One of my more recent sad, first-world experiences was losing my luggage between New York and Toronto. The small roller case unfortunately contained a few of my more treasured items. Chief among them was a pair of Prada shoes that I owned for two years but which still prompted buyer’s remorse. I needed many more miles on them to reach a satisfactory ROI as I wore them sparingly.

While the airline was sympathetic and provided a fair settlement for future flights, I was out my shoes. I am sure you have formed the impression that I am loyal to luxury. Actually, not so, I am more an unabashed prep. The Prada shoes were an anomaly and were not replaced.

Recently, I spotted the new Prada spring collection ad campaign in an airport and was drawn in by the richness of the photography and the bold, primary colors that adorn the models. This okprada-ss14-women-s-adv.-campaign-2-495827_0x440prompted me to visit their site. The content and architecture is not what you would normally expect. Most apparel companies or online retailers come across as brash and direct in their desire to have you fill a shopping cart and pay with a credit card. Luxury by its nature is not a mass proposition. The higher prices and limited quantities exist to build desire and return healthy margins.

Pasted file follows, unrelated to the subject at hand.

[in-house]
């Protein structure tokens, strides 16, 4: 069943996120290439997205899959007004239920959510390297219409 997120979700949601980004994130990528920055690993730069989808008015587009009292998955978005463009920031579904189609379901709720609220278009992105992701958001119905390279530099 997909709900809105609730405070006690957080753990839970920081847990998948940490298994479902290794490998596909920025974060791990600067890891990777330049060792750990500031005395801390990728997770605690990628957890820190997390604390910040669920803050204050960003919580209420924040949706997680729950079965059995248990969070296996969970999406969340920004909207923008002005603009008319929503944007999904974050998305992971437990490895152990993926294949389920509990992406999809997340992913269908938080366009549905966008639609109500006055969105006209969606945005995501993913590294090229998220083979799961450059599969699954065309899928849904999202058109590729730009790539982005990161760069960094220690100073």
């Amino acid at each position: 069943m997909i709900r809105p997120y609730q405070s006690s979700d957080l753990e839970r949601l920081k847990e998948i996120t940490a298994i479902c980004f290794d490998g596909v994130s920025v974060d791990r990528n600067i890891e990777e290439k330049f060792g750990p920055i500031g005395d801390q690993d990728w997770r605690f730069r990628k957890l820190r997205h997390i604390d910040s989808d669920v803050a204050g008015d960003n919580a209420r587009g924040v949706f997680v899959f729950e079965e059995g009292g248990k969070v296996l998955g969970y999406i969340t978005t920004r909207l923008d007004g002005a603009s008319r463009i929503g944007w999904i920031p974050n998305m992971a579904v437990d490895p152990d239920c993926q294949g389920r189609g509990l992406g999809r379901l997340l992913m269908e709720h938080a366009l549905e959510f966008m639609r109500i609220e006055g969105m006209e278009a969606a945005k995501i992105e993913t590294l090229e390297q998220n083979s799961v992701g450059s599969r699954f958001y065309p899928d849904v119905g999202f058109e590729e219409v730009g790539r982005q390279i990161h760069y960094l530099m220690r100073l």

What you will find on the Prada site is more lifestyle than online store. This is no big surprise or revelation. What is interesting is how they are doing it. Of course, they feature their fashions but amazing emphasis is given to “projects” that include The Prada Journal, Production Movies, and Dress Gatsby. There is also a movie by Roman Polanski starring Helena Bonham Carter and Ben Kingsley. The film called, A Therapy, is presented by Prada.

prada-candy-250x340The number of events they have thrown is staggering. These are not just the expected runway shows but inventive high theater. There is also the brilliantly laid out Prada Book brimming with beautiful images but is basically a clever catalogue that one buys. Then there is Curate, “a unique award launched by Fondazione Prada and the Qatar Museums Authority, is a global search for curatorial talent.” Somewhat off topic is Prada’s investment in the Luna Rossa Challenge. It is an Italian sailboat racing syndicate, created to compete for the America’s Cup with Prada as a sponsor. I had to mention it as a mediocre sailor.

What they are doing is telling a story in a highly unique way. Visits to the sites of Louis Vuitton and Gucci reveal a shockingly traditional retailing approach. You are there to shop with little frills or fanfare. On Gucci’s homepage the boring architecture is: women, men, kids, gifts. Then there is a strategic error of huge proportions. They have a section called “sales”! This is not good. It trains people to wait for discounts which is a no-no in luxury.

Prada-–-Spazzolato-Dress-Slip-OnsWith Prada you are immersed in their world. It is an experience meant to convey an artful exclusivity. After all, luxury for all soon ceases to be luxury. Prada tells a more creative brand story to protect its margins while challenging the status quo. There is an enticing mystique to the content and presentation. It draws you in and invites you to be a character. Every brand is a story and Prada knows this. I just hope the guy wearing my lost shoes has some appreciation of the story behind them.